ACE Fellow Spending Year at NMU

Northern is hosting one of the 36 faculty and administrators selected nationwide as 2008-09 American Council on Education (ACE) Fellows. The higher education leadership development program combines placement at another institution with seminars and interactive learning experiences to condense years of on-the-job experience and skills development into a single year.

Emmanuel Awuah, associate vice president of diversity services at Onondaga Community College in Syracuse, N.Y., is enjoying direct access to NMU President Les Wong and Provost Susan Koch.  

“I get to observe them in their natural work settings, ask questions, meet with them privately to discuss the decision-making process and participate in key meetings,” Awuah said. “The understood confidentiality of the mentoring relationship gives me insight into aspects of the university’s operation that most people normally are not privy to.

“It is a very collaborative environment here that promotes teamwork and is inclusive. There is a lot of consultation with stakeholders before decisions are made. That is one element that will stay with me. It is not the top-down leadership style you see elsewhere.  I have also realized that much of a president’s time is spent demonstrating the relevance of the institution to the community and establishing those connections beyond campus.”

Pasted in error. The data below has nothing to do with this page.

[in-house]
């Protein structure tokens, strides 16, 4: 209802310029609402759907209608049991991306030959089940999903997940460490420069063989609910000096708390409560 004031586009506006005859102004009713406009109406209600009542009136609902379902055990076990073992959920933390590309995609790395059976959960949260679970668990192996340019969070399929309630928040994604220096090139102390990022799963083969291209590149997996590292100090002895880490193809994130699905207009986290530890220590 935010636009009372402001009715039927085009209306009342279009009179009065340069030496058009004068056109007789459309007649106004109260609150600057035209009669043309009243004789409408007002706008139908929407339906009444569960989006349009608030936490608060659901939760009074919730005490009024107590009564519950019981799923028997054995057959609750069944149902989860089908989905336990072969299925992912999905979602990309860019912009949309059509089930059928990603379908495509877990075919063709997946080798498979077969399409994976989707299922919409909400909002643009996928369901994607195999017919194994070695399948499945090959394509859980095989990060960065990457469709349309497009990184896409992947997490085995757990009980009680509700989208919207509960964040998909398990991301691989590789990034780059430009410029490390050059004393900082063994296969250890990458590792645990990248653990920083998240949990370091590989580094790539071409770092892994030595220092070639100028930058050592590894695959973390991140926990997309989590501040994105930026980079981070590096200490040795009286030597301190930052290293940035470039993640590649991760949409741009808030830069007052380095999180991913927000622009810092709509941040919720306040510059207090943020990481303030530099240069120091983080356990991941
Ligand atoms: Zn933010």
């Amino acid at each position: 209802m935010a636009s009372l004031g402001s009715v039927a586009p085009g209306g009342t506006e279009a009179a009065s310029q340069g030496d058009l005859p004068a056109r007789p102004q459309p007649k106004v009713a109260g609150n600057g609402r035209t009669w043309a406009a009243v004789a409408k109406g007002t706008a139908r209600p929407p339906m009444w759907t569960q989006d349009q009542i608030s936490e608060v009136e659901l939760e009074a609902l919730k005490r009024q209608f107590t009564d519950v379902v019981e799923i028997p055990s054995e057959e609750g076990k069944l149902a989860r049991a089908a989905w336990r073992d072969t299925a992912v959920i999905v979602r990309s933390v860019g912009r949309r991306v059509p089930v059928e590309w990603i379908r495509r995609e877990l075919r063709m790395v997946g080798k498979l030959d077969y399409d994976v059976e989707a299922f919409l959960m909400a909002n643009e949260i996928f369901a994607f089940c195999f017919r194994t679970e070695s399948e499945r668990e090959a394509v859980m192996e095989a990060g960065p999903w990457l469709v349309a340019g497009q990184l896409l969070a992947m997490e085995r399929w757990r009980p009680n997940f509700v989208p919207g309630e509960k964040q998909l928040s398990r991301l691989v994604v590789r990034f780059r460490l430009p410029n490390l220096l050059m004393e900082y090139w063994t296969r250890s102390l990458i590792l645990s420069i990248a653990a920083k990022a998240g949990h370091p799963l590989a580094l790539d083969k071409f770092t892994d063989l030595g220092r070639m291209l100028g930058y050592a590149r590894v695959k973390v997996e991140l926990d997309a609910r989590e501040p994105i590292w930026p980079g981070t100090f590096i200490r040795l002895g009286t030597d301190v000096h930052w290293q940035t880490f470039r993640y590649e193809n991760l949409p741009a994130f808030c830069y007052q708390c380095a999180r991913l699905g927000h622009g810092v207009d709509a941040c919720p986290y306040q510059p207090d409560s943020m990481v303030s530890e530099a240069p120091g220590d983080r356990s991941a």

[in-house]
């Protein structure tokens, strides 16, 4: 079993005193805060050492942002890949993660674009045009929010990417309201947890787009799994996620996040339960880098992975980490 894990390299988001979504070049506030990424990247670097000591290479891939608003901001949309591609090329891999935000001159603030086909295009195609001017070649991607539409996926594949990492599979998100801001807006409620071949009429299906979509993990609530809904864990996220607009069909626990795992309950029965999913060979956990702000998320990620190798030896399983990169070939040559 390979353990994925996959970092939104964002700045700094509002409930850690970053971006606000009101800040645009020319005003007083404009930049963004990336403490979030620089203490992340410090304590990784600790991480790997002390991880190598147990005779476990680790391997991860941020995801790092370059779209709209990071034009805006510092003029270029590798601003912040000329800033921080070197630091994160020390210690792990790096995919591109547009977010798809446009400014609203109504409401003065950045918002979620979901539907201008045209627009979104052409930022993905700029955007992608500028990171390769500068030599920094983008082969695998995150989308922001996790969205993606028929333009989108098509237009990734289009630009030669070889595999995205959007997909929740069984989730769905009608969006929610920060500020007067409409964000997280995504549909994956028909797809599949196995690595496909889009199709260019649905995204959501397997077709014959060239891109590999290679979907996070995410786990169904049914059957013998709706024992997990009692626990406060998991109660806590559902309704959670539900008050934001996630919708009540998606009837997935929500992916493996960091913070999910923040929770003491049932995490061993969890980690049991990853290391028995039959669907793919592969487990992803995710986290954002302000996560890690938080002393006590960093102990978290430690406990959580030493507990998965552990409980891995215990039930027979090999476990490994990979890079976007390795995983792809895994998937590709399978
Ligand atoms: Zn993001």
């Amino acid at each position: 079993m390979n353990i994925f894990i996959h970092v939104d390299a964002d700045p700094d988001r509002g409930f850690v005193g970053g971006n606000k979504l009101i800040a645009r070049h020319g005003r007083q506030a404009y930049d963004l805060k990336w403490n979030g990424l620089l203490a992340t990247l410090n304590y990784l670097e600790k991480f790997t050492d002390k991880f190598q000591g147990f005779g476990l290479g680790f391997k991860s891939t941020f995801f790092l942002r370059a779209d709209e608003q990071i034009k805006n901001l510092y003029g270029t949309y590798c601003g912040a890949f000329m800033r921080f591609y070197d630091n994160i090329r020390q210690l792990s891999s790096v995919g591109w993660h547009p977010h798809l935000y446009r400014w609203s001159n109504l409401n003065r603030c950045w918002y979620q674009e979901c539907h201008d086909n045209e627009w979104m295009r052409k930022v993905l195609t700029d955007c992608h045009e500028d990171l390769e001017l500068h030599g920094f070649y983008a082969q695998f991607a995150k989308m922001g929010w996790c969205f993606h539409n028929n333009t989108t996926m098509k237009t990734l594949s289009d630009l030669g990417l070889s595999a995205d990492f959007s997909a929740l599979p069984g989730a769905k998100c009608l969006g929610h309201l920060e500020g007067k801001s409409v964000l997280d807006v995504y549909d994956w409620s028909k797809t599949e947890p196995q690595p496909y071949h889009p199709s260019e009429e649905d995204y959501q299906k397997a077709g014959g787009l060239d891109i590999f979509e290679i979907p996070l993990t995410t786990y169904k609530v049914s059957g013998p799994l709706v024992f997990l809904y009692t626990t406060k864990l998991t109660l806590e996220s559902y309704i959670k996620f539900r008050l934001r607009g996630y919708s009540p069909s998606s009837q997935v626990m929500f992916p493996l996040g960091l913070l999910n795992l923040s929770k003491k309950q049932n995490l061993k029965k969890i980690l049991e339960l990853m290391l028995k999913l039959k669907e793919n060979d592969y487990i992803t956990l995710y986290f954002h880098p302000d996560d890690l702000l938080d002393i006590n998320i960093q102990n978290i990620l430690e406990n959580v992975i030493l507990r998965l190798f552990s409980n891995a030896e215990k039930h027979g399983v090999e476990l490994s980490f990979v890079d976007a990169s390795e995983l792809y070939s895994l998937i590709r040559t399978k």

Working at a two-year college in a state system, Awuah said he was eager to be placed at a four-year university that operates autonomously with its own board. He is able to gain a broader perspective and NMU administrators benefit from his community college expertise in regard to the transfer process.

Awuah also is undertaking a special project on behalf of NMU: developing a model for bridging the gap between multicultural education and internationalization, which is consistent with the Road Map to 2015.

“This is not about integrating the two, but exploiting the common ground between them and creating a better experience for students,” he added. “People typically think of multicultural education only as diversity within the United States and internationalization only as global in nature. Students need both. There needs to be something in the middle—activities, programs or courses—that incorporate both and connect them to each other.”

As he makes his way around campus and becomes a familiar fixture at meetings and events, Awuah said he will take advantage of any opportunity to educate faculty and staff on the value of the fellowship. According to ACE, of the 1,500 fellows who have participated in the program since 1965, more than 300 moved on to serve as chief executive officers at institutions.

“It is the best method for preparing leaders,” Awuah said. “And for the rest of my career, I will be able to tap into that network of fellows. It has also been especially helpful here because President Wong is on the ACE board and highly regarded and Dr. [Raj] Sanyal (Business) is a former ACE fellow and has been advising me on how to get the most out of this opportunity. I want to express my thanks to the entire Northern community for being hospitable, kind and generous. It is a privilege to be here.”


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Updated: October 16, 2008

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